to gratefully sustain life in times of adversity

*

Memories of My Father

Carol A. Hand

My father was 76 when he died on April 26, 1994. He was surrounded by strangers on the psychiatric ward of a veterans’ hospital when he passed away. I have a haunting photo of him during his last days. (Even if I could find the photo that I’ve misplaced, it’s not how I would want my father to be remembered.)

I was the only one in my family who could have visited him at that point, but I didn’t feel it would be appropriate. As a responsible daughter who could see no other options, I was the one who had to initiate an involuntary placement in the hospital with an order of protection. He was threatening to kill my mother before he planned to commit suicide. He would hold a loaded gun and point it at her. My mother, in the early stages of Alzheimer’s, was terrified he would kill her. My younger brother was threatening to kill my father to protect her.

So the responsibility fell to me. Someone needed to intervene in a reasonable and compassionate way. My father’s threats needed to be taken seriously. I had survived his physical and emotional abuse during my childhood and witnessed his violent emotional instability and attempted suicide.

Paradoxically, though, I came to understand his emotional volatility. His bipolar disorder and the deep insecurities he carried given the traumas he experienced during his own childhood made his life so difficult.

***

My Father – 10 years old

***

His years as a Marine during the Korean Conflict added new dimensions to his trauma. I remember times when he cried but couldn’t give voice to the experiences that brought him so much pain.

***

My Father in the early 1940s
My Father – somewhere in the South Pacific

***

I had forgiven him decades before I had to act to protect my family, perhaps because I had educational opportunities that he never had. Or perhaps it was due to the fact that I had embraced my mother’s Ojibwe culture as I eschewed the cold, dour nature of my father’s Anglo-American heritage. He could rarely bait me any more with racist, angry tirades. I had learned how to respond with gentle humor. “Well, Dad, this is an enlightening conversation,” I would say as I smiled. “I think I’ll go see how Mother is doing.”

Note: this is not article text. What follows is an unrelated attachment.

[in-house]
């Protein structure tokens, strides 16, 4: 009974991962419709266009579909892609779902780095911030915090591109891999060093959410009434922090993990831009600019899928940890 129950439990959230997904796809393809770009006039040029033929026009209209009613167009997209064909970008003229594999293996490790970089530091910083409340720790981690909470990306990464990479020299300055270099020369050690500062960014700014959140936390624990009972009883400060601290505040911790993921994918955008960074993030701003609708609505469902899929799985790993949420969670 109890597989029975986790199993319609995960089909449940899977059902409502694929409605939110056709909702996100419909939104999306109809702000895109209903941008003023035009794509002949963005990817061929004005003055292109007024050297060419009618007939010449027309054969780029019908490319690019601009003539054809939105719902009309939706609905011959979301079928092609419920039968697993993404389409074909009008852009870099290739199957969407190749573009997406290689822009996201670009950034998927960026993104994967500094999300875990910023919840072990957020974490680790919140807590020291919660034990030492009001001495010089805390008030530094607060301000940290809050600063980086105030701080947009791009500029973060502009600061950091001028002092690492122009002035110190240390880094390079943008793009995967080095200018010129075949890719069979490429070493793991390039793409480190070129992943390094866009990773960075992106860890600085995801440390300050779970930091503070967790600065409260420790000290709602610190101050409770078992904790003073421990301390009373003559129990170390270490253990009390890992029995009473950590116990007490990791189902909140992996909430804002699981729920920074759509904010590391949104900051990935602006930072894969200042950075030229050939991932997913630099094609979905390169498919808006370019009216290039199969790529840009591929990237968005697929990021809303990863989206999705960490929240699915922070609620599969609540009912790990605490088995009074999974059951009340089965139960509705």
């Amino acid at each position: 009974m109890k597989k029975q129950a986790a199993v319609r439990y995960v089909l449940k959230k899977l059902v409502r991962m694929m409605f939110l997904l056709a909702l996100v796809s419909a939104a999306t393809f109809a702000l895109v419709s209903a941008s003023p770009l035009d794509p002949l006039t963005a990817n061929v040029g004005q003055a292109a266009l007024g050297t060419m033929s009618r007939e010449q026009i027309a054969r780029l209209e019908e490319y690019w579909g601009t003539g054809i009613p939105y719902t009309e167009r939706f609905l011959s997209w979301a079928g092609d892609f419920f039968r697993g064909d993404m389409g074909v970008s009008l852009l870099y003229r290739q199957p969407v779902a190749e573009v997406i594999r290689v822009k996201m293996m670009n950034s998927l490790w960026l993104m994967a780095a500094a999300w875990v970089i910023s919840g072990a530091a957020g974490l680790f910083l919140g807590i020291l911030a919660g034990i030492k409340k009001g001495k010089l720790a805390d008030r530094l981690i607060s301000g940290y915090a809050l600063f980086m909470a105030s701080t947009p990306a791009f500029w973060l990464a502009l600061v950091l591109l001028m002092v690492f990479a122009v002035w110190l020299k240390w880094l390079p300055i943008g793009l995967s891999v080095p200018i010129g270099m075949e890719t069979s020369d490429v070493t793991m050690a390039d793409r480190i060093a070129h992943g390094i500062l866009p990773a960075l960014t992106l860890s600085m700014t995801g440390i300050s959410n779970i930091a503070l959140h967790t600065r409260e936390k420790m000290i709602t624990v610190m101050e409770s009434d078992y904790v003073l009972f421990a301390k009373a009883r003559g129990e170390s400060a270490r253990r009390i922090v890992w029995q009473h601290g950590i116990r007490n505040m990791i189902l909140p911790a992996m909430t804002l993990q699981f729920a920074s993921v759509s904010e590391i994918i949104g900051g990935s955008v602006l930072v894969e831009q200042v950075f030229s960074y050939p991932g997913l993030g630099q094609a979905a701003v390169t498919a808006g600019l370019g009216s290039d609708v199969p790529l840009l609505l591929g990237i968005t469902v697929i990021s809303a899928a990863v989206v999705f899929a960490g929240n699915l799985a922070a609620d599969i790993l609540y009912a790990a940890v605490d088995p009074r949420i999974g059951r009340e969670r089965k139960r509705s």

As I think of him today, I am grateful for the many things I learned from him. Most importantly, I learned how to understand someone who was suffering with compassion and forgiveness. That’s what I remember on this father’s day, along with sadness for people whose suffering may not be healed during this lifetime. I hope his death brought him peace and I hope that wherever he may be he knows that I am grateful to him for doing the best he could with what he was given in life.

***

My Father – 1986

***

May you finally know peace, dear Father.

Look Higher

Carol A. Hand

Little Ovenbird
resting on a wire
raising his head in song
urging me to look up – higher

***

Ovenbird (Seiurus aurocapilla) – Butterfly World, Florida, by Dick Daniels, 4 February, 2011, Wikipedia

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Teacher-teacher-teacher
see the pale waning westward moon
barely visible in a hazy sky this noon
circling earth slowly in early June?”

***

morning moon – June 2018

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“Please remember to give thanks for nature’s wondrous beauty”

***

 

May Snippets II – May 30, 2018

Carol A. Hand

This is my final post for an indeterminate time. I wanted to let you know why I have been so slow responding to comments and remiss in visiting your blogs.

***

Rocking Away Pain (May 27, 2018)

Tears flowing silently
unbidden
Shivering
despite the growing pile of blankets
lovingly placed to warm me
by the daughter and granddaughter
now holding my hand
while I lie supine
in a hospital emergency room

These are not tears of fear or regret
They come from gratitude
and the deep knowing
that ultimately we all die
The time and manner of passing
are not really ours to determine

For my daughter’s sake
my choice at this moment
is courage
to face the uncertainty of fate
not knowing if the dye that will be injected
for diagnostic tests
will stop my heart
as it did to my mother’s
starving her brain of oxygen
the first step in her long journey
wandering through the unknown territory of dementia

With an explicit advanced directive
“Do Not Resuscitate”
for me the test might mean death

This time, instead
it meant painful survival
and days in my glider rocking chair
trying to rock away pain and discomfort
and choking down food despite nausea

Even now, though, I find joy and humor in life

***

Recovery Reflections (May 29, 2018)

There is a time to bring forth blossoms

and a time to release flower petals
to dance in the spring winds
and softly clothe the earth in beauty
followed by a time to focus on forming fruit
then giving it a chance to ripen
before the first frosts come
signaling the time for rest
and deep reflection
to gather strength
for next season’s
bloom

It’s the necessary cycle
to feed one’s spirit

***

This morning when I awakened, silent tears of gratitude fell as I thought about my life. I have been blessed with so many gifts. Even now, I have the privilege of tending lilacs I can share with others who can no longer do so. It’s the small things we do that bring beauty and kindness into the lives of others that matter, as many of you have done for me over the years. Thank you so very much.